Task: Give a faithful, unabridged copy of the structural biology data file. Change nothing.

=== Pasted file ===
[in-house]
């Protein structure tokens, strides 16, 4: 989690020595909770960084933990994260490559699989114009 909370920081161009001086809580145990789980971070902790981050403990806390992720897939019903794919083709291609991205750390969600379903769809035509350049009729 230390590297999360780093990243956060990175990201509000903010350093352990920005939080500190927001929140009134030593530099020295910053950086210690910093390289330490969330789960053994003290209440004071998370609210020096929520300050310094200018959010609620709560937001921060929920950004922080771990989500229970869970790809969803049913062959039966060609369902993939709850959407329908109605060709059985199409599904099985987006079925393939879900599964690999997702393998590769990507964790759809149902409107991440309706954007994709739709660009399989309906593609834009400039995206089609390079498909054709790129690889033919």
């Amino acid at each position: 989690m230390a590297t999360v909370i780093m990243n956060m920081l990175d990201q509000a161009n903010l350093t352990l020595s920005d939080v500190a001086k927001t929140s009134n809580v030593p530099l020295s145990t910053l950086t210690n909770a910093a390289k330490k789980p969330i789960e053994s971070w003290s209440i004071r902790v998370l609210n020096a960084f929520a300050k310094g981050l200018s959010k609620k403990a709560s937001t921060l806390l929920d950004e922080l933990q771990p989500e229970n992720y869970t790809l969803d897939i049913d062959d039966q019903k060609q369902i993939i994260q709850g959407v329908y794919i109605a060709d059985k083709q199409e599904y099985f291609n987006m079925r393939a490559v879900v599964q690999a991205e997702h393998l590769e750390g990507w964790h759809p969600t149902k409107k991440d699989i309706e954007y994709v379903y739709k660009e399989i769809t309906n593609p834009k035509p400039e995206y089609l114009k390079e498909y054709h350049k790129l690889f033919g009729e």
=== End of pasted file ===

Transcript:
[in-house]
């Protein structure tokens, strides 16, 4: 989690020595909770960084933990994260490559699989114009 909370920081161009001086809580145990789980971070902790981050403990806390992720897939019903794919083709291609991205750390969600379903769809035509350049009729 230390590297999360780093990243956060990175990201509000903010350093352990920005939080500190927001929140009134030593530099020295910053950086210690910093390289330490969330789960053994003290209440004071998370609210020096929520300050310094200018959010609620709560937001921060929920950004922080771990989500229970869970790809969803049913062959039966060609369902993939709850959407329908109605060709059985199409599904099985987006079925393939879900599964690999997702393998590769990507964790759809149902409107991440309706954007994709739709660009399989309906593609834009400039995206089609390079498909054709790129690889033919």
């Amino acid at each position: 989690m230390a590297t999360v909370i780093m990243n956060m920081l990175d990201q509000a161009n903010l350093t352990l020595s920005d939080v500190a001086k927001t929140s009134n809580v030593p530099l020295s145990t910053l950086t210690n909770a910093a390289k330490k789980p969330i789960e053994s971070w003290s209440i004071r902790v998370l609210n020096a960084f929520a300050k310094g981050l200018s959010k609620k403990a709560s937001t921060l806390l929920d950004e922080l933990q771990p989500e229970n992720y869970t790809l969803d897939i049913d062959d039966q019903k060609q369902i993939i994260q709850g959407v329908y794919i109605a060709d059985k083709q199409e599904y099985f291609n987006m079925r393939a490559v879900v599964q690999a991205e997702h393998l590769e750390g990507w964790h759809p969600t149902k409107k991440d699989i309706e954007y994709v379903y739709k660009e399989i769809t309906n593609p834009k035509p400039e995206y089609l114009k390079e498909y054709h350049k790129l690889f033919g009729e």